Many concepts for skyrmion-based devices have been proposed, and most of their possible applications are based on the motion of skyrmions driven by a dc current in an area with a constricted geometry. However, skyrmion motion driven by a pulsed current has not been investigated so far. In this work, we propose a skyrmion-based high-frequency signal generator based on the pulsed-current-driven circular motion of skyrmions in a square-shaped film by micromagnetic simulation. The results indicate that skyrmions can move in a closed curve with central symmetry. The trajectory and cycle period can be adjusted by tuning the size of the film, the current density, the Dzyaloshinskii-Moriya interaction constant, and the local in-plane magnetic anisotropy. The period can be tuned from several nanoseconds to tens of nanoseconds, which offers the possibility to prepare high-frequency signal generator based on skyrmions.

  19. Microresonator Kerr frequency combs with high conversion efficiency

    CERN Document Server

    Xue, Xiaoxiao; Xuan, Yi; Qi, Minghao; Weiner, Andrew M

    2016-01-01

    Microresonator-based Kerr frequency comb (microcomb) generation can potentially revolutionize a variety of applications ranging from telecommunications to optical frequency synthesis. However, phase-locked microcombs have generally had low conversion efficiency limited to a few percent. Here we report experimental results that achieve ~30% conversion efficiency (~200 mW on-chip comb power excluding the pump) in the fiber telecommunication band with broadband mode-locked dark-pulse combs. We present a general analysis on the efficiency which is applicable to any phase-locked microcomb state. The effective coupling condition for the pump as well as the duty cycle of localized time-domain structures play a key role in determining the conversion efficiency. Our observation of high efficiency comb states is relevant for applications such as optical communications which require high power per comb line.

  20. High resolution triple resonance micro magic angle spinning NMR spectroscopy of nanoliter sample volumes.

    Science.gov (United States)

    Brauckmann, J Ole; Janssen, J W G Hans; Kentgens, Arno P M

    2016-02-14

    To be able to study mass-limited samples and small single crystals, a triple resonance micro-magic angle spinning (μMAS) probehead for the application of high-resolution solid-state NMR of nanoliter samples was developed. Due to its excellent rf performance this allows us to explore the limits of proton NMR resolution in strongly coupled solids. Using homonuclear decoupling we obtain unprecedented (1)H linewidths for a single crystal of glycine (Δν(CH2) = 0.14 ppm) at high field (20 T) in a directly detected spectrum. The triple channel design allowed the recording of high-resolution μMAS (13)C-(15)N correlations of [U-(13)C-(15)N] arginine HCl and shows that the superior (1)H resolution opens the way for high-sensitivity inverse detection of heteronuclei even at moderate spinning speeds and rf-fields. Efficient decoupling leads to long coherence times which can be exploited in many correlation experiments.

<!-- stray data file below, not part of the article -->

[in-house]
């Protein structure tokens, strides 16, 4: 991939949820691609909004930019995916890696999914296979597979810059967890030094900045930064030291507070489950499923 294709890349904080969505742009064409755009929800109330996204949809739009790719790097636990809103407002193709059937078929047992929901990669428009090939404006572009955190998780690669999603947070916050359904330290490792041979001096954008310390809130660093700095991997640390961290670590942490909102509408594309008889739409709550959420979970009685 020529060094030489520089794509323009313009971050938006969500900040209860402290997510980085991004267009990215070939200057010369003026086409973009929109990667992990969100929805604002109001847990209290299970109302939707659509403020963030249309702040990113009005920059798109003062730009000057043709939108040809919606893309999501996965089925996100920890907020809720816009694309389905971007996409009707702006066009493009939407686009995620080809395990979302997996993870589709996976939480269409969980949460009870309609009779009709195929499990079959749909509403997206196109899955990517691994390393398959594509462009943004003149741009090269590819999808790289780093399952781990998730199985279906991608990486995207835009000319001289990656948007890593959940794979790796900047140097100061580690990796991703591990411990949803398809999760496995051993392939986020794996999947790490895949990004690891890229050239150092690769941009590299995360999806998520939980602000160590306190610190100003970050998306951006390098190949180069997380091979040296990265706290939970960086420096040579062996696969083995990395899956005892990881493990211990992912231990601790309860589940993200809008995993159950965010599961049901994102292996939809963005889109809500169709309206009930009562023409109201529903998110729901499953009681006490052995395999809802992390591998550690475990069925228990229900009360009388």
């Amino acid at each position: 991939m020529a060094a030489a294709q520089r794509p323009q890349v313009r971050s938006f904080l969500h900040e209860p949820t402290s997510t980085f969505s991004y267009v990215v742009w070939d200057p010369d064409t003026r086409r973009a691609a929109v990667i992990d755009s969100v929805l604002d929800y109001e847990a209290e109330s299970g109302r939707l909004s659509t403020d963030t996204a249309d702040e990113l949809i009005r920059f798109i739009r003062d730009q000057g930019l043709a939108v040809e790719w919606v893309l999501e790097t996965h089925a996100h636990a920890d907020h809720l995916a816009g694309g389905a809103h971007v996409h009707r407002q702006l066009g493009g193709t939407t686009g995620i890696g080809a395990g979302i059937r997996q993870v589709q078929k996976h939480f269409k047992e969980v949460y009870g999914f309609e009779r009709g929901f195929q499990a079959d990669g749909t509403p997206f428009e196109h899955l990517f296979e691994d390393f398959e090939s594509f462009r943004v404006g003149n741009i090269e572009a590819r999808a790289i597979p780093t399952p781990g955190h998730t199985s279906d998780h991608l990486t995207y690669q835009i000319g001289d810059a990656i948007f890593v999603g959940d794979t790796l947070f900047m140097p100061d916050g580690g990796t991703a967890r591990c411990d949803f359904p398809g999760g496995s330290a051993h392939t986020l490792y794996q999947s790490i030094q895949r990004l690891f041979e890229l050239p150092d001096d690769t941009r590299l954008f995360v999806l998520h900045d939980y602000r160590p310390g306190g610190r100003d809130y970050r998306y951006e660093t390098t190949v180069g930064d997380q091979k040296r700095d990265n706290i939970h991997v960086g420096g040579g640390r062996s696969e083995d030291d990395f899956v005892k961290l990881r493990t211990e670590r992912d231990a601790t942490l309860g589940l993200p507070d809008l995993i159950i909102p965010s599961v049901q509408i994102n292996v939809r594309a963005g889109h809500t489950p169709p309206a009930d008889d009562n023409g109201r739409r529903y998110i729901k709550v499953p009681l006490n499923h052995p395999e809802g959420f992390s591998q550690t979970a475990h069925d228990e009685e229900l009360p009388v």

1. Non-linear high-frequency waves in the magnetosphere

    Indian Academy of Sciences (India)

    S Moolla; R Bharuthram; S V Singh; G S Lakhina

    2003-12-01

    Using fluid theory, a set of equations is derived for non-linear high-frequency waves propagating oblique to an external magnetic field in a three-component plasma consisting of hot electrons, cold electrons and cold ions. For parameters typical of the Earth’s magnetosphere, numerical solutions of the governing equations yield sinusoidal, sawtooth or bipolar wave-forms for the electric field.

  2. Ultra high frequency induction welding of powder metal compacts

    Energy Technology Data Exchange (ETDEWEB)

    Cavdar, U.; Gulsahin, I.

    2014-10-01

    The application of the iron based Powder Metal (PM) compacts in Ultra High Frequency Induction Welding (UHFIW) were reviewed. These PM compacts are used to produce cogs. This study investigates the methods of joining PM materials enforceability with UHFIW in the industry application. Maximum stress and maximum strain of welded PM compacts were determined by three point bending and strength tests. Microhardness and microstructure of induction welded compacts were determined. (Author)

  3. High-Frequency Chest Compression: A Summary of the Literature

    OpenAIRE

    Dosman, Cara F; Jones, Richard L

    2005-01-01

    The purpose of the present literature summary is to describe high-frequency chest compression (HFCC), summarize its history and outline study results on its effect on mucolysis, mucus transport, pulmonary function and quality of life. HFCC is a mechanical method of self-administered chest physiotherapy, which induces rapid air movement in and out of the lungs. This mean oscillated volume is an effective method of mucolysis and mucus clearance. HFCC can increase independence. Some studies have...

  4. Acoustic trapping with a high frequency linear phased array

    OpenAIRE

    Zheng, Fan; Ying LI; Hsu, Hsiu-Sheng; Liu, Changgeng; Tat Chiu, Chi; Lee, Changyang; Ham Kim, Hyung; Shung, K. Kirk

    2012-01-01

    A high frequency ultrasonic phased array is shown to be capable of trapping and translating microparticles precisely and efficiently, made possible due to the fact that the acoustic beam produced by a phased array can be both focused and steered. Acoustic manipulation of microparticles by a phased array is advantageous over a single element transducer since there is no mechanical movement required for the array. Experimental results show that 45 μm diameter polystyrene microspheres can be eas...

  5. Piezoelectric films for high frequency ultrasonic transducers in biomedical applications

    OpenAIRE

    Zhou, Qifa; Lau, Sienting; WU, DAWEI; Shung, K. Kirk

    2011-01-01